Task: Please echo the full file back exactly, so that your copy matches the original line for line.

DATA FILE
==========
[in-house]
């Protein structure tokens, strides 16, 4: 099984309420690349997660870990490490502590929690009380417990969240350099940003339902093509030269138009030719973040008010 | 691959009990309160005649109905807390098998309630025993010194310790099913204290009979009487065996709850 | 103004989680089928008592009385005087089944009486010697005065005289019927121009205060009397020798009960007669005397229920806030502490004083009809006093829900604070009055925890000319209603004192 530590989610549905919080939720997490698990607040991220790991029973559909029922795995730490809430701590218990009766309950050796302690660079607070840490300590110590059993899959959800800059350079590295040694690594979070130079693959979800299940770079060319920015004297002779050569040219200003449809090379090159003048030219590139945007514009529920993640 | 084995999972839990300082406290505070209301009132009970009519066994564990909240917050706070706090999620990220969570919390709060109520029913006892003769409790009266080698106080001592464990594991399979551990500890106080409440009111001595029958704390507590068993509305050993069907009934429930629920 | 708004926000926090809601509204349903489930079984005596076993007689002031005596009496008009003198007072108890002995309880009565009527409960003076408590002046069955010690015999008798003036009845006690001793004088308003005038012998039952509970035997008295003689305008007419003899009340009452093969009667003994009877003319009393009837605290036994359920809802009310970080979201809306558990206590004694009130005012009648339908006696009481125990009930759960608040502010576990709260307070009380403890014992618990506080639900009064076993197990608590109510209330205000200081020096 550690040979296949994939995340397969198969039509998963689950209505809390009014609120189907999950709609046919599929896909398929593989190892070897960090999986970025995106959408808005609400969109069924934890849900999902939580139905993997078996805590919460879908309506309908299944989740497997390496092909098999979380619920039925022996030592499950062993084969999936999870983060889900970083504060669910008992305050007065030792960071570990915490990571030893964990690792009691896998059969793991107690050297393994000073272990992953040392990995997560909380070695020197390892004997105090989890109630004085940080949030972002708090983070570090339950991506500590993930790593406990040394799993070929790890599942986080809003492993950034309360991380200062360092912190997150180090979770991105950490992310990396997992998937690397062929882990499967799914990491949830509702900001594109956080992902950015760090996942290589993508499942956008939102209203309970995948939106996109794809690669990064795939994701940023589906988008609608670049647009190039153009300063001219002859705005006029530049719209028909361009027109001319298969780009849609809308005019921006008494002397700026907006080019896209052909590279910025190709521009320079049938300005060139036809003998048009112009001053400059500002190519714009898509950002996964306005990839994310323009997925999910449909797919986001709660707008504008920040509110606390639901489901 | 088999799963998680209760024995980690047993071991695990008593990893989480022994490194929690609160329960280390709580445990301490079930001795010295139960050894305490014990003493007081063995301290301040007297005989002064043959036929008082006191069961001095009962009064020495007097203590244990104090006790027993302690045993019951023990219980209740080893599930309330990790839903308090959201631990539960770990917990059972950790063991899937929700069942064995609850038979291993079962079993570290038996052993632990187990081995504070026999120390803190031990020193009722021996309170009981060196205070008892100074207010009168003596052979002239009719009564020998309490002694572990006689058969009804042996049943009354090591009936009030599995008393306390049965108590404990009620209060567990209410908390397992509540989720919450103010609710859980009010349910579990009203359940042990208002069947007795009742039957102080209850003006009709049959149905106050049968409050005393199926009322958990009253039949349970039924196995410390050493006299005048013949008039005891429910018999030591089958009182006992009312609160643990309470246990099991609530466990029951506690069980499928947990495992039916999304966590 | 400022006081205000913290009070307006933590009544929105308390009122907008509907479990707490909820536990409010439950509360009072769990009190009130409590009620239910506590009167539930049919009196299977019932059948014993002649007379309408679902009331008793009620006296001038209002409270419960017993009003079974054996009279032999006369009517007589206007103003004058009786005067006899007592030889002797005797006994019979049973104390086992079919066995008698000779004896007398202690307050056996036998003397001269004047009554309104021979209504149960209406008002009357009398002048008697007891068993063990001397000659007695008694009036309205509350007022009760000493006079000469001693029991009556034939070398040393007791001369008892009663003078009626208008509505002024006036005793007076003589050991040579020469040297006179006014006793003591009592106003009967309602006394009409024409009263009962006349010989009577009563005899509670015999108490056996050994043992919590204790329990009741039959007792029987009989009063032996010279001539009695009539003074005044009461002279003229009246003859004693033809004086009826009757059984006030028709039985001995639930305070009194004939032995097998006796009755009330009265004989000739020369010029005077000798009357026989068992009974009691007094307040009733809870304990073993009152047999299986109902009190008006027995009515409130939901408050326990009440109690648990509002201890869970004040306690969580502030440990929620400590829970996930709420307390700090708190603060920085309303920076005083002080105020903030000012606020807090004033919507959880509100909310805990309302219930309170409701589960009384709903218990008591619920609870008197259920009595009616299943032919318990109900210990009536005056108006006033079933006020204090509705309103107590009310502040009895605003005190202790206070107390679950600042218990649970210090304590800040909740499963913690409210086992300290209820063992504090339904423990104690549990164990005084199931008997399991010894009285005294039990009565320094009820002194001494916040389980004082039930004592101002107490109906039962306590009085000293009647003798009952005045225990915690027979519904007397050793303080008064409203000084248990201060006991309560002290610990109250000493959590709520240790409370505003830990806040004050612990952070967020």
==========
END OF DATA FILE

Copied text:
[in-house]
């Protein structure tokens, strides 16, 4: 099984309420690349997660870990490490502590929690009380417990969240350099940003339902093509030269138009030719973040008010 | 691959009990309160005649109905807390098998309630025993010194310790099913204290009979009487065996709850 | 103004989680089928008592009385005087089944009486010697005065005289019927121009205060009397020798009960007669005397229920806030502490004083009809006093829900604070009055925890000319209603004192 530590989610549905919080939720997490698990607040991220790991029973559909029922795995730490809430701590218990009766309950050796302690660079607070840490300590110590059993899959959800800059350079590295040694690594979070130079693959979800299940770079060319920015004297002779050569040219200003449809090379090159003048030219590139945007514009529920993640 | 084995999972839990300082406290505070209301009132009970009519066994564990909240917050706070706090999620990220969570919390709060109520029913006892003769409790009266080698106080001592464990594991399979551990500890106080409440009111001595029958704390507590068993509305050993069907009934429930629920 | 708004926000926090809601509204349903489930079984005596076993007689002031005596009496008009003198007072108890002995309880009565009527409960003076408590002046069955010690015999008798003036009845006690001793004088308003005038012998039952509970035997008295003689305008007419003899009340009452093969009667003994009877003319009393009837605290036994359920809802009310970080979201809306558990206590004694009130005012009648339908006696009481125990009930759960608040502010576990709260307070009380403890014992618990506080639900009064076993197990608590109510209330205000200081020096 550690040979296949994939995340397969198969039509998963689950209505809390009014609120189907999950709609046919599929896909398929593989190892070897960090999986970025995106959408808005609400969109069924934890849900999902939580139905993997078996805590919460879908309506309908299944989740497997390496092909098999979380619920039925022996030592499950062993084969999936999870983060889900970083504060669910008992305050007065030792960071570990915490990571030893964990690792009691896998059969793991107690050297393994000073272990992953040392990995997560909380070695020197390892004997105090989890109630004085940080949030972002708090983070570090339950991506500590993930790593406990040394799993070929790890599942986080809003492993950034309360991380200062360092912190997150180090979770991105950490992310990396997992998937690397062929882990499967799914990491949830509702900001594109956080992902950015760090996942290589993508499942956008939102209203309970995948939106996109794809690669990064795939994701940023589906988008609608670049647009190039153009300063001219002859705005006029530049719209028909361009027109001319298969780009849609809308005019921006008494002397700026907006080019896209052909590279910025190709521009320079049938300005060139036809003998048009112009001053400059500002190519714009898509950002996964306005990839994310323009997925999910449909797919986001709660707008504008920040509110606390639901489901 | 088999799963998680209760024995980690047993071991695990008593990893989480022994490194929690609160329960280390709580445990301490079930001795010295139960050894305490014990003493007081063995301290301040007297005989002064043959036929008082006191069961001095009962009064020495007097203590244990104090006790027993302690045993019951023990219980209740080893599930309330990790839903308090959201631990539960770990917990059972950790063991899937929700069942064995609850038979291993079962079993570290038996052993632990187990081995504070026999120390803190031990020193009722021996309170009981060196205070008892100074207010009168003596052979002239009719009564020998309490002694572990006689058969009804042996049943009354090591009936009030599995008393306390049965108590404990009620209060567990209410908390397992509540989720919450103010609710859980009010349910579990009203359940042990208002069947007795009742039957102080209850003006009709049959149905106050049968409050005393199926009322958990009253039949349970039924196995410390050493006299005048013949008039005891429910018999030591089958009182006992009312609160643990309470246990099991609530466990029951506690069980499928947990495992039916999304966590 | 400022006081205000913290009070307006933590009544929105308390009122907008509907479990707490909820536990409010439950509360009072769990009190009130409590009620239910506590009167539930049919009196299977019932059948014993002649007379309408679902009331008793009620006296001038209002409270419960017993009003079974054996009279032999006369009517007589206007103003004058009786005067006899007592030889002797005797006994019979049973104390086992079919066995008698000779004896007398202690307050056996036998003397001269004047009554309104021979209504149960209406008002009357009398002048008697007891068993063990001397000659007695008694009036309205509350007022009760000493006079000469001693029991009556034939070398040393007791001369008892009663003078009626208008509505002024006036005793007076003589050991040579020469040297006179006014006793003591009592106003009967309602006394009409024409009263009962006349010989009577009563005899509670015999108490056996050994043992919590204790329990009741039959007792029987009989009063032996010279001539009695009539003074005044009461002279003229009246003859004693033809004086009826009757059984006030028709039985001995639930305070009194004939032995097998006796009755009330009265004989000739020369010029005077000798009357026989068992009974009691007094307040009733809870304990073993009152047999299986109902009190008006027995009515409130939901408050326990009440109690648990509002201890869970004040306690969580502030440990929620400590829970996930709420307390700090708190603060920085309303920076005083002080105020903030000012606020807090004033919507959880509100909310805990309302219930309170409701589960009384709903218990008591619920609870008197259920009595009616299943032919318990109900210990009536005056108006006033079933006020204090509705309103107590009310502040009895605003005190202790206070107390679950600042218990649970210090304590800040909740499963913690409210086992300290209820063992504090339904423990104690549990164990005084199931008997399991010894009285005294039990009565320094009820002194001494916040389980004082039930004592101002107490109906039962306590009085000293009647003798009952005045225990915690027979519904007397050793303080008064409203000084248990201060006991309560002290610990109250000493959590709520240790409370505003830990806040004050612990952070967020």